Wednesday, February 27, 2008

teaching a different kind of content

Amazing Coincidence:
In the space between 1:58pm - 2:03pm, two laptops embarked on similar paths to the cold, medicinally tiled floor.

One broke, the other sustained a mild concussion.

The students, in awe and merriment, said nothing.

And that's when I spoke:
I know that both were accidents, but what's most disappointing is that no one is taking responsibility and no one, absolutely no one, has said they're sorry.
One female student spoke. Out came a confessional that rang with as much sincerity as being side-swiped by a Prius:
But I did not mean to do it.
Absolute abdication in one, single syllable-filled sentence.

Amazing Timing:
On the Twit stream last night, Chris Lehmann shared a link. Carnegie Mellon professor Randy Pausch gives his 'last lecture' on Oprah. Mr. Pausch is dying from pancreatic cancer. He is married. He has three young sons.

In his lecture, Pausch urges that a life worth living is heavy with integrity. He points to the importance of apologizing, and outlines three elements of an effective apology:
  1. Saying 'sorry'.
  2. Admitting fault.
  3. Asking how to make the situation better.
Amazing Flashback:
Seven years ago, while teaching Hamlet, a student decided to tell her classmates about her sexual escapades with her boyfriend. Shocked, I stopped the lesson by stating, "Well, I'm f-in' done."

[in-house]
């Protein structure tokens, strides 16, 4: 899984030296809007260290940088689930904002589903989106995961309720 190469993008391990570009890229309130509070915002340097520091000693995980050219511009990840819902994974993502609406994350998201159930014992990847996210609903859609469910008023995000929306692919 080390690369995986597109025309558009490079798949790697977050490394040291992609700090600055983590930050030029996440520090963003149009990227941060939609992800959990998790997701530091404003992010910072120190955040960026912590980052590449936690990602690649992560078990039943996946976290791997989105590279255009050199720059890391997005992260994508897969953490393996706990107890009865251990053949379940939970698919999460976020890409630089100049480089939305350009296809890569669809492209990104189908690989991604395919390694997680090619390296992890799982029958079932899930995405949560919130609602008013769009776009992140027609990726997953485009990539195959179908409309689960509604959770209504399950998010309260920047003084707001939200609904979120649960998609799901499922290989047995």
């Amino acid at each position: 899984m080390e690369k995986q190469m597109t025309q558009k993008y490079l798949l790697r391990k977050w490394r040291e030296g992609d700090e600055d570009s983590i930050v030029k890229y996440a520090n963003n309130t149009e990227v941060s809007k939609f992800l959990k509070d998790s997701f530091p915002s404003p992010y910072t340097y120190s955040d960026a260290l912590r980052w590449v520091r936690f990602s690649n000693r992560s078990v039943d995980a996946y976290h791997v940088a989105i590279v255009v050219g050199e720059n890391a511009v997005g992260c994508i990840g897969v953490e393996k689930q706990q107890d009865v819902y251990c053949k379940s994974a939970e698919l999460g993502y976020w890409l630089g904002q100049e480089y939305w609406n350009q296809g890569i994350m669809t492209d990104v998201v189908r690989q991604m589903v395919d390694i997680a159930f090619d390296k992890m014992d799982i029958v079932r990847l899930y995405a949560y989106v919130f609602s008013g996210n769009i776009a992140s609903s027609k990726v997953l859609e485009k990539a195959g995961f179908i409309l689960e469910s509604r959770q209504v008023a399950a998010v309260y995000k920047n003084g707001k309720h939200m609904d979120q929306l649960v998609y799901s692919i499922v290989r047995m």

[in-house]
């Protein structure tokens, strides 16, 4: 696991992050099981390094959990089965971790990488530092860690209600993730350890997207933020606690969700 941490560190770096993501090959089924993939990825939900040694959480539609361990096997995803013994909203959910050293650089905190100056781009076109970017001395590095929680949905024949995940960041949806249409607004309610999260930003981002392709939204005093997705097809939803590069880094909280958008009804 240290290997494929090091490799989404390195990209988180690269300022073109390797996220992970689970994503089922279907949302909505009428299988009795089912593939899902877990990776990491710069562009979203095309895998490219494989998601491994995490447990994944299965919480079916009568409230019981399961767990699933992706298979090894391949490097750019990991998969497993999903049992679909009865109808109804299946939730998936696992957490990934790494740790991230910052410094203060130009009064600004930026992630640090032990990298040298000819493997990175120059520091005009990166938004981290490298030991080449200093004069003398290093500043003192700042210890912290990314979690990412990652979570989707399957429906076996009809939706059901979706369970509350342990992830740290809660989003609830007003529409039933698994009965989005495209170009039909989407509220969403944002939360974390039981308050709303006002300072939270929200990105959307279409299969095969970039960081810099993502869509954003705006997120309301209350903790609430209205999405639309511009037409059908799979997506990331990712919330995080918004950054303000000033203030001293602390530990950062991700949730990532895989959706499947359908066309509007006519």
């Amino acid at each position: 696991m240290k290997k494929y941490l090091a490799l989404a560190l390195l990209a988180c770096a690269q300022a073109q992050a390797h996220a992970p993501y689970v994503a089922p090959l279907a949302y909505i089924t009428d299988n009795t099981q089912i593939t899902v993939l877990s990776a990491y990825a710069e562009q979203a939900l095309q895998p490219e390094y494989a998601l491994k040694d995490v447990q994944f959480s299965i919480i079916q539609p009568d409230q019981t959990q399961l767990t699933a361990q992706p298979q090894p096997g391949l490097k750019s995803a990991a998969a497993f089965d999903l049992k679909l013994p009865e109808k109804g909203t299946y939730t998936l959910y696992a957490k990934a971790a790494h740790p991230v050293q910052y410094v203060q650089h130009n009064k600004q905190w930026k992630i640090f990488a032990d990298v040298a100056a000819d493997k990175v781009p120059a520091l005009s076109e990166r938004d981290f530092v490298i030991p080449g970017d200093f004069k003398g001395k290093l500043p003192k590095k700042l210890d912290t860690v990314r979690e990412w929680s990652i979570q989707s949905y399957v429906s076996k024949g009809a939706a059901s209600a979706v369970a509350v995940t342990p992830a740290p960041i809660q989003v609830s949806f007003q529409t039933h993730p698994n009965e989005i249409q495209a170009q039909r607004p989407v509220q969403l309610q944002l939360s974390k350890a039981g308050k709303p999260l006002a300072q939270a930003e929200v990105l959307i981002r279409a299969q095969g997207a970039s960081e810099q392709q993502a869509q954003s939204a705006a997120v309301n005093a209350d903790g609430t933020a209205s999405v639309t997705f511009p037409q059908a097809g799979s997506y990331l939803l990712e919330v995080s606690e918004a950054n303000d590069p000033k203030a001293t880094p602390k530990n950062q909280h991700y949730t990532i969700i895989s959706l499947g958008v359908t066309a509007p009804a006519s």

I wrote the student up for inappropriateness. I included my reaction.

I earned a day off without pay, and a meeting with the superintendent.

At our meeting, he told me that environment, integrity, and respect matter more than content. He went on to say that the content is meaningless if the other three things were not firmly rooted in place beforehand.

To date, it was the best meeting I ever attended.

Amazing Foreshadowing:
I would call the teacher. We would decide that tomorrow's content needed to be put on the shelf. A different kind of lesson would be taught. Students would participate.

We'd start small, asking the students about protocols for handling the computers. They'd chime like Gremlins with answers.
"Two hands."
"No food."
"Close the monitor if you leave your seat."
"Keep cords from dangling out of the cart."
We'd tell them that the computers are things and that mistakes happen. We'd tell them about the absent apologies from yesterday. They'd sit silent like guilty creatures sitting at a play.

We'd show them Pausch's lecture. We'd ask them to think about the lessons Professor Pausch teaches. We'd solicit responses at the end of the video.

And they'd say:
"Apologize."
"It has three parts."
"Say sorry, admit fault, ask how to make it better."
And that girl might say:
"I'm sorry for dropping the computer. It was my fault. Is there anything I can do?"
And that would be the best example of content learned.

Ever.

2 comments:

Ian said...

Ken,

This is a great example of why I love reading your blog. Technology is great and so is whatever content we teach. Preparing students for the world, however, is our ultimate job. Your intellectual story telling always makes for a good read. Thanks.

Taylor said...

Great post. And true. I think kids don't understand the difference between *fault* and *responsibility.* Because something was an accident doesn't mean you're not responsible.